An astronomical increase in prices for household oils and fats, which increased by more than 15% in March 2022 compared to 9.4% recorded during the same time last year, is beginning to take its toll on informal traders.
These substantial increases, which added more pressure on domestic households, was reflected in the price levels of cooking fats that escalated (from -2.7% to 36.6%), cooking oil (from 15.8% to 20.3%) and margarine and margarine spreads (from -1.7% to 12.3%).
When New Era visited an informal trader at the Soweto Market of Katutura, Alvina Joseph, she said business has been tough as her customers are declining.
The 40-year-old specifically lamented the escalating oil prices, which has made it extremely difficult to make a profit from selling fat cakes.
“Yoh! The moment I see the price, I just want to run away and leave everything. How can the price jump like that? We rarely make profit now. If I increase the price, no one buys, and I end up making losses. I just have to go with the flow,” narrated Joseph, who has been trading at Soweto Market for 12 years.
Trade minister Lucia Iipumbu said time has come to embrace and consume what is locally-produced in order to improve Namibia’s productive capacity through support to local suppliers, including those in the informal sector.
Iipumbu was speaking at the occasion of the “Buy Local Grow Namibia” informal sector engagements in Windhoek last week. She observed that this is critical, especially given the commodities’ supply constraints due to global phenomena such as the Russia-Ukraine conflict and the Covid-19 pandemic, which have led to an escalation of the global prices of goods and services.
About two years ago, on 1 October 2020, the trade ministry launched a national campaign to support the recovery of Namibia’s local businesses by calling on all Namibians to “#BuyLocal and #GrowNamibia” by purchasing local products first. The campaign aims to assist Namibian businesses in promoting their products and services, and encourages Namibians to support their communities by shopping locally.
Last week’s event was the recognition and inclusion of the informal sector in the above-mentioned campaign.
“It is truly a signal to the commitment we made as a ministry through the Namibia Trade Forum (NTF) to create a platform where we engage with informal traders in a bid to understand their functioning and devise modalities that will bring them into the mainstream of the economy,” stated the minister. The NTF, an agency of the trade ministry, is mandated to create platforms where such issues related to trade (whether formal or informal) can be discussed with the aim to coordinate solutions.
Earlier this year, it was reported that informal sector traders are currently the biggest employers in the Namibian
economy, accommodating at least 56% of the country’s workforce.
Furthermore, Iipumbu stated that the ministry is currently finalising an informal economy, start-ups and entrepreneurship national policy to cover the informal sections of local entrepreneurs as well as youthful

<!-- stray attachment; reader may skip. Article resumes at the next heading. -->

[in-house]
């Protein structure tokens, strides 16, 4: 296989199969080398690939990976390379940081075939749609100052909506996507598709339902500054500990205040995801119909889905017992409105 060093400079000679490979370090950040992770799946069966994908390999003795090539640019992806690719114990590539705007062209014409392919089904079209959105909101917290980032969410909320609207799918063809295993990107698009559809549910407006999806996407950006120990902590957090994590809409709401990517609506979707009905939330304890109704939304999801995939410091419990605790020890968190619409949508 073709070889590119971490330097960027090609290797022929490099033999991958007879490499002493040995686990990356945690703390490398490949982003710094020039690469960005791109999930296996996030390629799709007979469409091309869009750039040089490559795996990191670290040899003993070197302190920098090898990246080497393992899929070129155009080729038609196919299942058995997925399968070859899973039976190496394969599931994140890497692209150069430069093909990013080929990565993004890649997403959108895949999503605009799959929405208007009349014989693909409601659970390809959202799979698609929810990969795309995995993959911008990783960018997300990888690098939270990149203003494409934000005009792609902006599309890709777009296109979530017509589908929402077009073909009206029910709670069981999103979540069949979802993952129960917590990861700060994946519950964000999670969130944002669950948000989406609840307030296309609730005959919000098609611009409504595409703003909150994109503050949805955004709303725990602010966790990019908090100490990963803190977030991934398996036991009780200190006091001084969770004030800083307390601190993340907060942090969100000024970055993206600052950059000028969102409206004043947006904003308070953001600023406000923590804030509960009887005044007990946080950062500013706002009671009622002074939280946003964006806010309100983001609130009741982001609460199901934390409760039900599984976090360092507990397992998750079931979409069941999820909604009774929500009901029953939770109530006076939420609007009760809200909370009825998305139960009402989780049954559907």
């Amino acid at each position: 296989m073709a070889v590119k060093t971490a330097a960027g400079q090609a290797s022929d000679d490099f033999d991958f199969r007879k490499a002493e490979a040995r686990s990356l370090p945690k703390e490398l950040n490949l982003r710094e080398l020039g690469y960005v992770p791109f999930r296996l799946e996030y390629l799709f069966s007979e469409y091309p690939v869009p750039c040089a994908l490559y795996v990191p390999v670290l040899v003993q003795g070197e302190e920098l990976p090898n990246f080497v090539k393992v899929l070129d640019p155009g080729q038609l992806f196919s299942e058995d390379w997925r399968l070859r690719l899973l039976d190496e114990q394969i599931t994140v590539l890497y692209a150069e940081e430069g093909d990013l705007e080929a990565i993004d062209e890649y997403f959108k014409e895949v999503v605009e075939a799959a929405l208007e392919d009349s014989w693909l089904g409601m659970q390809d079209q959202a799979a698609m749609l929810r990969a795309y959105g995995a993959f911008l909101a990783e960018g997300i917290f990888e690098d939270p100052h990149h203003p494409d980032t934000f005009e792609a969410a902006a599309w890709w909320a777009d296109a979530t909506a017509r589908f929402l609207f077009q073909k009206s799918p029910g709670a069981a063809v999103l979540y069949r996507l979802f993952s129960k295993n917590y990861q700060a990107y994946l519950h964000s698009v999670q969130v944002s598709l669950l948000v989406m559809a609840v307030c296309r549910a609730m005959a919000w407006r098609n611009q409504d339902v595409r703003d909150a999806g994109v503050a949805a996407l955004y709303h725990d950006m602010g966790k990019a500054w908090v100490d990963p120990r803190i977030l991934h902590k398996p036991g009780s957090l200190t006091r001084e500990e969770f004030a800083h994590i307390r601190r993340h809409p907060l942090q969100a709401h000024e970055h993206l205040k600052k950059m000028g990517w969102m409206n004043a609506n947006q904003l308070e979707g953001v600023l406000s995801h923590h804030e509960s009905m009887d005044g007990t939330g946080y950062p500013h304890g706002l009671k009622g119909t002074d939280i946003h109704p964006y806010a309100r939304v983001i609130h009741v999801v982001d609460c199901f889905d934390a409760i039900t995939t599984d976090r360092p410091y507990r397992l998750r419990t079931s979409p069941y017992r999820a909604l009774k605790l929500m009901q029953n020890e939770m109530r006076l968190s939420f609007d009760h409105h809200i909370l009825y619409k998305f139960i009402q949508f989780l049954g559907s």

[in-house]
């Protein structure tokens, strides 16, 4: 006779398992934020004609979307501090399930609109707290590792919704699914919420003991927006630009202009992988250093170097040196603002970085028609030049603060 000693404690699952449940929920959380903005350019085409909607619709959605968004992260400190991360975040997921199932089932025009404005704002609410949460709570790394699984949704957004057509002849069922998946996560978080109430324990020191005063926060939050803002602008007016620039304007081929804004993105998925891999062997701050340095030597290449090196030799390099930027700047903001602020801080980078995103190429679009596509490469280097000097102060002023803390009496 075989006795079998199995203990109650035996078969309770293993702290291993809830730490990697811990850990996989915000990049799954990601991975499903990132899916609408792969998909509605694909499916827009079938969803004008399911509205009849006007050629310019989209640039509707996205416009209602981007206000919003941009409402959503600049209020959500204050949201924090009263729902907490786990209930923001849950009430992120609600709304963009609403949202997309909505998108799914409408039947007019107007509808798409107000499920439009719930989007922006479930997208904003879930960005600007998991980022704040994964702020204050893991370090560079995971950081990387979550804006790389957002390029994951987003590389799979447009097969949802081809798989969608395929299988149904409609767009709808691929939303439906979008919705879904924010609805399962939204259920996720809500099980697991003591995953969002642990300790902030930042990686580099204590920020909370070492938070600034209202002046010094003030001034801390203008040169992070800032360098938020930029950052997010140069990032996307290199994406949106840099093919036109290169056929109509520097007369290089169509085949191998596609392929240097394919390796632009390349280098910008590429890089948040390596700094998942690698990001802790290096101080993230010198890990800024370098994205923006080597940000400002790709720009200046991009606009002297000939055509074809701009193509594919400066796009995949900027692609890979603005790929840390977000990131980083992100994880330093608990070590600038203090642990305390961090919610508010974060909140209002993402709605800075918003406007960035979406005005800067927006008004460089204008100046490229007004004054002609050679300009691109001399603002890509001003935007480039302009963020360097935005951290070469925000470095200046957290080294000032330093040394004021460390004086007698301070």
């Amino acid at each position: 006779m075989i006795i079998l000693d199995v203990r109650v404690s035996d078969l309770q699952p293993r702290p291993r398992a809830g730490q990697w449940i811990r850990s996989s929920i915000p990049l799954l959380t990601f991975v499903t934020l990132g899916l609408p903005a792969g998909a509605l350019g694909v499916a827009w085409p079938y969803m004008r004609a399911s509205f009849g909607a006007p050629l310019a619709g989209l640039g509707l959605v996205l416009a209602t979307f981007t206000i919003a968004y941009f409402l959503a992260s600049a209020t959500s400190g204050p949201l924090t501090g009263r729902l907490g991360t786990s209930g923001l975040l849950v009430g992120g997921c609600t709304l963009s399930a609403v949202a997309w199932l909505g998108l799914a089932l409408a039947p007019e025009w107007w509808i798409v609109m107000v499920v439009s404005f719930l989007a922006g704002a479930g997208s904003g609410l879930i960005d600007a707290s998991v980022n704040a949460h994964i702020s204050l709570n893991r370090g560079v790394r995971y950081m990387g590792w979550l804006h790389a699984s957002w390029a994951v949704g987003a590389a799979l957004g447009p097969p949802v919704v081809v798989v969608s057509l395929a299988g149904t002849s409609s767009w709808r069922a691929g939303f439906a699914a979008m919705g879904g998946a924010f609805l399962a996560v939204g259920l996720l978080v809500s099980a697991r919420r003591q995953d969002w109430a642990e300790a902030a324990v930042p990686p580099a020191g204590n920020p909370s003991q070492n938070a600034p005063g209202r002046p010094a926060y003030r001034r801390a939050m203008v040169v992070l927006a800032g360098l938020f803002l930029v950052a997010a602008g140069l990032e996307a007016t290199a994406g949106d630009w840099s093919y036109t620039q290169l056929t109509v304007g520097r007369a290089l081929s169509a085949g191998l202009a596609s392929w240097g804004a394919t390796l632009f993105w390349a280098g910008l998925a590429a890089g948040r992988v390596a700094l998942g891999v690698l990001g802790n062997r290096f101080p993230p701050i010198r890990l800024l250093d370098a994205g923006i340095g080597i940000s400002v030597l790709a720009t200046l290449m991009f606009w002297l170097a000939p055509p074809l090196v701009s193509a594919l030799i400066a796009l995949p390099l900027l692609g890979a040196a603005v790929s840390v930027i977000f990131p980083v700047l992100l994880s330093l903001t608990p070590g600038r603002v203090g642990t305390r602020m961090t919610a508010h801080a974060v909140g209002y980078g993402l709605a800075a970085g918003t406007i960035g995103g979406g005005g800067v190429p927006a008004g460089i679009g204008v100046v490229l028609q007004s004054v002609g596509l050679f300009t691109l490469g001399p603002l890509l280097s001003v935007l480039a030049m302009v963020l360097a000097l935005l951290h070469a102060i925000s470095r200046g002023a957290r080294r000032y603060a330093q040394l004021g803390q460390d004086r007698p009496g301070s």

start-ups and general entrepreneurship.
“This policy is also included in the Harambee Prosperity Plan II as a key outcome of the Governance Pillar, and is to be accompanied by an attendant Act of Parliament later on, which provides ample space for ensuring the mainstreaming of incentives and business infrastructure for our MSMEs, both formal and informal”, she added. At the same event, Namib Mills’ trade specialist Arwil Viviers said the company is committed to uplifting the informal market through different initiatives.
He touched on the trade deficit, which he said is still a big challenge in Namibia.
Namibia recorded a trade deficit of N$4.6 billion for the month of May 2022. Viviers is convinced this deficit can be turned around by the informal sector to ensure that the country’s import bill, which stood at N$10.2 billion for May 2022, is reduced.
He stated: “The informal sector is the area where cross-substitution can take place, and is one of the areas to be focused on to grow the economy”. The Namibian economy remains vulnerable to external supply shocks due to its high level of imports. In this regard, the trade specialist noted that self-sufficiency is crucial, and advised the nation to focus on this aspect.
According to Viviers, the pandemic brought national self-sufficiency to the fore, particularly in terms of food security and import substitution. This situation was exacerbated even further by the Russia-Ukraine conflict. Viviers said the informal sector is one of Namib Mills’ biggest customers, and he believes it is the backbone of the economy. Through some research, Namib Mills developed and set new
products on shelves, specifically for informal traders.
“We have seen there are a lot of vendors selling fat cakes. Thus, we developed and introduced this new product to the market. We sell about 1 300 tonnes of fat cake flour, of which 60% goes into the informal sector. Of that 60% flour going to the informal sector, you then get 300 to 350 fat cakes from a 10kg bag, which is sold at about N$3. This translates into much-needed income created per fat cake trader,” Viviers reasoned.
With these figures, it is estimated that there are about 7 500 fat cake traders who purchase from Namib Mills. This, Viviers said, shows the power of the informal sector, and the potential it has to curb unemployment as well as drive the economy.